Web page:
Saturday, October 6, 2012

A Return to SNOOTs

It will be proved to thy face that thou
hast men about thee that usually talk of a noun and
a verb, and such abominable words as no Christian ear can endure to hear.

“Jack Cade” in Henry VI, Part II
I have suggested that SNOOTs must be both born and made. See “Of Solecisms and SNOOTs” & “What a Piece of Work.” And while thinking of SNOOTs I have known and loved, I recognized that SNOOTs can be divided into at least two distinct categories based on the motivation that drives them to hone their SNOOTiness:
1.      The pursuit of superiority;
2.      The need to combat chronic insecurity.
Some who have made a career of scolding lawyers about their bad writing habits and, perhaps, even my man Hamlet, fit into the first group; my husband fits into the second.
Yes, I definitely married a SNOOT—which is how I know quite well that I am not a true SNOOT. After all, having two such creatures living under one roof would be unthinkable, insufferable, if not downright execrable.
To understand the second way that SNOOTs are made, you have to study their origins. Let’s take my husband. He is the son of poor Greek immigrants. His father became a US citizen by jumping ship during World War II. Allegedly, Dimitri only graduated from the 4th grade back on his home island by bribing the teacher with a chicken. Mosha, my husband’s mother, was more academically capable. But she had some other issues, including such deep concern about her only son’s well-being that she did not see fit to let him out of their roach-infested Washington Heights apartment to attend Kindergarten. So he started school as a 1st grader—not speaking a word of English. Because he could neither read nor write anything in English at that time, he was assigned to “Level 1-4,” the slow class, the significance of which he had no trouble perceiving despite the language barrier. In short order, he worked his way out of that hole, though. Later, he skipped 8th grade and then proved himself no academic slouch by getting a B.A. from Columbia University and a Ph.D. in French from Cornell. Even after becoming tri-lingual, he could not shake that early, ESL-related trauma. That insecurity spawned a life-long obsession with amassing a ridiculously overwrought vocabulary and a constant vigilance regarding any and all grammatical faux pas committed by members of the media, colleagues, and loved ones—though only the latter get to hear all about it.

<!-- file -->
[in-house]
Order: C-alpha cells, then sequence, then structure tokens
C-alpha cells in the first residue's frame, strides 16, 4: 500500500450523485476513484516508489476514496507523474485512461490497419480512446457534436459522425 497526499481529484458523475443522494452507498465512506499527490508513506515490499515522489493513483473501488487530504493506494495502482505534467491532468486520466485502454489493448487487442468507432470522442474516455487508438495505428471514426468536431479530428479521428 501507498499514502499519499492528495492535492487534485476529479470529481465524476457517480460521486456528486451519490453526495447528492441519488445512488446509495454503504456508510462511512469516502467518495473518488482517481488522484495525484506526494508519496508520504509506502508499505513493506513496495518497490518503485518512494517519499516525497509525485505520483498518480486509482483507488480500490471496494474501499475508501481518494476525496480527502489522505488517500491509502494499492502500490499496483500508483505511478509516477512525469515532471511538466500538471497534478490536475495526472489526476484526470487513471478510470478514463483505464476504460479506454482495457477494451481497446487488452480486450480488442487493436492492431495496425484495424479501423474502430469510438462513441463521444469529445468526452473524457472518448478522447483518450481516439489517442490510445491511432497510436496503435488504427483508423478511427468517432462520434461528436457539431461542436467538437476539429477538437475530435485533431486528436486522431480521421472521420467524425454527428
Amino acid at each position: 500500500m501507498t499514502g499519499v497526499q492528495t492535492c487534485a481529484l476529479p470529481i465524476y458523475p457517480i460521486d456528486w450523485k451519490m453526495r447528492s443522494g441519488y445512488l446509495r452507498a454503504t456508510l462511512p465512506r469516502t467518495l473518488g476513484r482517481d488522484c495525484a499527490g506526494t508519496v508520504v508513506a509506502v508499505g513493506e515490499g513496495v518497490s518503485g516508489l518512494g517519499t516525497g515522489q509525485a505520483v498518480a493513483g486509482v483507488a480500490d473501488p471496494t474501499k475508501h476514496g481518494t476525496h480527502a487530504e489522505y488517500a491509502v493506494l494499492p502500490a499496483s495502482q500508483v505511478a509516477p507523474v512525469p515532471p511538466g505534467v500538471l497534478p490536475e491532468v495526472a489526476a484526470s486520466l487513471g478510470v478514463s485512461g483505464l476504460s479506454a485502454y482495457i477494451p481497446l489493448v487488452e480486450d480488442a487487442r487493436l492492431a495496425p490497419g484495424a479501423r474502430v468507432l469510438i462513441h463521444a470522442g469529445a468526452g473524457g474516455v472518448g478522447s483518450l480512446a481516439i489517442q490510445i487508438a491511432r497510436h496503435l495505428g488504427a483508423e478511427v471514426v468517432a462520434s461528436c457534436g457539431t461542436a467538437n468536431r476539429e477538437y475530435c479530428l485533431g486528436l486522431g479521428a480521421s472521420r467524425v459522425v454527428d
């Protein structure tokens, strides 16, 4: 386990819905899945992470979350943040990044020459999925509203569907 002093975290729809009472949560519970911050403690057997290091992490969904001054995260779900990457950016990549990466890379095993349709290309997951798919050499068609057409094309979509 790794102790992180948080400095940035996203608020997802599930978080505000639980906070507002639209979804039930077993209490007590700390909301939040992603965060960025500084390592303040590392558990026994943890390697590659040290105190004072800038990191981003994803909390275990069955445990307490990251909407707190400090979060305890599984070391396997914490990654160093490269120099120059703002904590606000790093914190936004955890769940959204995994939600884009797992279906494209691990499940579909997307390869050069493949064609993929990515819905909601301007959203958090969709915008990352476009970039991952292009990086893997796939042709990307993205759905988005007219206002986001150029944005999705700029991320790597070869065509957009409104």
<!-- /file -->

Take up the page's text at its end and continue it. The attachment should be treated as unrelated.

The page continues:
If “Shakespeare” really is the guy from Stratford, it makes sense that he, like my husband, would have felt compelled to amass one of the biggest vocabularies known to humanity as compensation for humble origins. Most of Will Shakespeare’s family was, after all, illiterate; he himself had no formal education beyond 6th grade, if that; and his father was perpetually in trouble with the law or at least with bill collectors because, despite knowing a decent trade and acquiring property, evidence suggests John Shakespeare could not seem to manage his affairs. The challenge for scholars has always been explaining exactly how, with that inheritance, Shakespeare managed to procure such a stupendous vocabulary, especially considering his rather limited exposure to things like books and other educated people. Unlike my husband, for instance, Shakespeare did not have access to the New York City public library system or to Bronx Science high school. Shakespeare just suddenly appeared on the scene as a young adult and started cranking out beautifully wrought poems and plays, even as he seemed to spend most of his days hanging about disreputable theater folks on the outskirts of London where they put the brothels and bear-baiting venues.